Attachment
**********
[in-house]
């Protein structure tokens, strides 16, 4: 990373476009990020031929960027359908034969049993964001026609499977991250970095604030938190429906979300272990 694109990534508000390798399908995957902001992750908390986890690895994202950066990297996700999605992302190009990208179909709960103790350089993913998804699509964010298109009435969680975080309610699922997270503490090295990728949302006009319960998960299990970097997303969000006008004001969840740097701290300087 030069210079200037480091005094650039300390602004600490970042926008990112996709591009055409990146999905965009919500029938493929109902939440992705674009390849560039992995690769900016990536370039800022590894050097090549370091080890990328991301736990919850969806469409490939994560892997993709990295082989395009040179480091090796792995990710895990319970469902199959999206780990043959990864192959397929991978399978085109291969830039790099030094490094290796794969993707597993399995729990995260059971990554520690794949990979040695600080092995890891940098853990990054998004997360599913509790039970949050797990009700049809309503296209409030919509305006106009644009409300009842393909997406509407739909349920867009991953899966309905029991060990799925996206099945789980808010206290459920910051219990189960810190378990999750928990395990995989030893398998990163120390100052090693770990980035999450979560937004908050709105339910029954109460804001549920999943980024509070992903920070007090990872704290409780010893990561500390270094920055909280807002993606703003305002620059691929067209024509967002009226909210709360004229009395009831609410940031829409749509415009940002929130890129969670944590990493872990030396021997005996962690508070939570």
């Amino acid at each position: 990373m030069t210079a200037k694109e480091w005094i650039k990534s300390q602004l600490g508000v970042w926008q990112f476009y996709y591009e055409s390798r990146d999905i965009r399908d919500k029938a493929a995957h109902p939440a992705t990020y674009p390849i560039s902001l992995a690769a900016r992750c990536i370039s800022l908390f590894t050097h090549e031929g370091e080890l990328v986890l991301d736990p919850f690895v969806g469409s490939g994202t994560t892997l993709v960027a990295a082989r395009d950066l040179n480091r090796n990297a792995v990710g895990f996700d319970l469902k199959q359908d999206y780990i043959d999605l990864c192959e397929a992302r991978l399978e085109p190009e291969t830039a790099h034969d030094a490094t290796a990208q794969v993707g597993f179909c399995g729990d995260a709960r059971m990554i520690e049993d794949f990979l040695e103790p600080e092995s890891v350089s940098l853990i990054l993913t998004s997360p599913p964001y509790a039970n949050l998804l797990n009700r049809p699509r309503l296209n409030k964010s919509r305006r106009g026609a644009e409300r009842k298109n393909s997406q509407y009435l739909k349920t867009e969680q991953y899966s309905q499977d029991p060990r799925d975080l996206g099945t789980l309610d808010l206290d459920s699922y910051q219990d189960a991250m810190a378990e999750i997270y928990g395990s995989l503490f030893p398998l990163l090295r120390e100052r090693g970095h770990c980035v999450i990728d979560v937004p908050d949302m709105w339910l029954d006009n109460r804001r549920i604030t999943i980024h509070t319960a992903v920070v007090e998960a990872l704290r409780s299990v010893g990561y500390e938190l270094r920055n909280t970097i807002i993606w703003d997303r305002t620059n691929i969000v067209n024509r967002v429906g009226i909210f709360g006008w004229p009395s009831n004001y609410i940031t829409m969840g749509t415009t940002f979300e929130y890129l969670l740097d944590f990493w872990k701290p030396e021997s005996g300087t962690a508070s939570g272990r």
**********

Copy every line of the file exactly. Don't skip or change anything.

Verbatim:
[in-house]
């Protein structure tokens, strides 16, 4: 990373476009990020031929960027359908034969049993964001026609499977991250970095604030938190429906979300272990 694109990534508000390798399908995957902001992750908390986890690895994202950066990297996700999605992302190009990208179909709960103790350089993913998804699509964010298109009435969680975080309610699922997270503490090295990728949302006009319960998960299990970097997303969000006008004001969840740097701290300087 030069210079200037480091005094650039300390602004600490970042926008990112996709591009055409990146999905965009919500029938493929109902939440992705674009390849560039992995690769900016990536370039800022590894050097090549370091080890990328991301736990919850969806469409490939994560892997993709990295082989395009040179480091090796792995990710895990319970469902199959999206780990043959990864192959397929991978399978085109291969830039790099030094490094290796794969993707597993399995729990995260059971990554520690794949990979040695600080092995890891940098853990990054998004997360599913509790039970949050797990009700049809309503296209409030919509305006106009644009409300009842393909997406509407739909349920867009991953899966309905029991060990799925996206099945789980808010206290459920910051219990189960810190378990999750928990395990995989030893398998990163120390100052090693770990980035999450979560937004908050709105339910029954109460804001549920999943980024509070992903920070007090990872704290409780010893990561500390270094920055909280807002993606703003305002620059691929067209024509967002009226909210709360004229009395009831609410940031829409749509415009940002929130890129969670944590990493872990030396021997005996962690508070939570």
């Amino acid at each position: 990373m030069t210079a200037k694109e480091w005094i650039k990534s300390q602004l600490g508000v970042w926008q990112f476009y996709y591009e055409s390798r990146d999905i965009r399908d919500k029938a493929a995957h109902p939440a992705t990020y674009p390849i560039s902001l992995a690769a900016r992750c990536i370039s800022l908390f590894t050097h090549e031929g370091e080890l990328v986890l991301d736990p919850f690895v969806g469409s490939g994202t994560t892997l993709v960027a990295a082989r395009d950066l040179n480091r090796n990297a792995v990710g895990f996700d319970l469902k199959q359908d999206y780990i043959d999605l990864c192959e397929a992302r991978l399978e085109p190009e291969t830039a790099h034969d030094a490094t290796a990208q794969v993707g597993f179909c399995g729990d995260a709960r059971m990554i520690e049993d794949f990979l040695e103790p600080e092995s890891v350089s940098l853990i990054l993913t998004s997360p599913p964001y509790a039970n949050l998804l797990n009700r049809p699509r309503l296209n409030k964010s919509r305006r106009g026609a644009e409300r009842k298109n393909s997406q509407y009435l739909k349920t867009e969680q991953y899966s309905q499977d029991p060990r799925d975080l996206g099945t789980l309610d808010l206290d459920s699922y910051q219990d189960a991250m810190a378990e999750i997270y928990g395990s995989l503490f030893p398998l990163l090295r120390e100052r090693g970095h770990c980035v999450i990728d979560v937004p908050d949302m709105w339910l029954d006009n109460r804001r549920i604030t999943i980024h509070t319960a992903v920070v007090e998960a990872l704290r409780s299990v010893g990561y500390e938190l270094r920055n909280t970097i807002i993606w703003d997303r305002t620059n691929i969000v067209n024509r967002v429906g009226i909210f709360g006008w004229p009395s009831n004001y609410i940031t829409m969840g749509t415009t940002f979300e929130y890129l969670l740097d944590f990493w872990k701290p030396e021997s005996g300087t962690a508070s939570g272990r």